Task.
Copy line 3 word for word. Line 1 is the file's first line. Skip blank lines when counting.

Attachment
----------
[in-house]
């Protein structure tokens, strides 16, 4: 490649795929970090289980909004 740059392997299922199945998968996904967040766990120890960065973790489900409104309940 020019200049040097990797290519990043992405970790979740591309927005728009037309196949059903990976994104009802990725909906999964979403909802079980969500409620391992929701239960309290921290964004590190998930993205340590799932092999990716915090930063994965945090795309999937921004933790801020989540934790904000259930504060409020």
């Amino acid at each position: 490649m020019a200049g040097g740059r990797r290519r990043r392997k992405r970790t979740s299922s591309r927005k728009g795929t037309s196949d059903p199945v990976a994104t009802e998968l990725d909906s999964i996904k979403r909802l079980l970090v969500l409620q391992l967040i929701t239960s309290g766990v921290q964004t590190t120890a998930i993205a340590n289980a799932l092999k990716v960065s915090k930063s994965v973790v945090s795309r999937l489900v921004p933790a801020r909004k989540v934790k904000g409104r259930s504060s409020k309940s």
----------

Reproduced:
């Amino acid at each position: 490649m020019a200049g040097g740059r990797r290519r990043r392997k992405r970790t979740s299922s591309r927005k728009g795929t037309s196949d059903p199945v990976a994104t009802e998968l990725d909906s999964i996904k979403r909802l079980l970090v969500l409620q391992l967040i929701t239960s309290g766990v921290q964004t590190t120890a998930i993205a340590n289980a799932l092999k990716v960065s915090k930063s994965v973790v945090s795309r999937l489900v921004p933790a801020r909004k989540v934790k904000g409104r259930s504060s409020k309940s």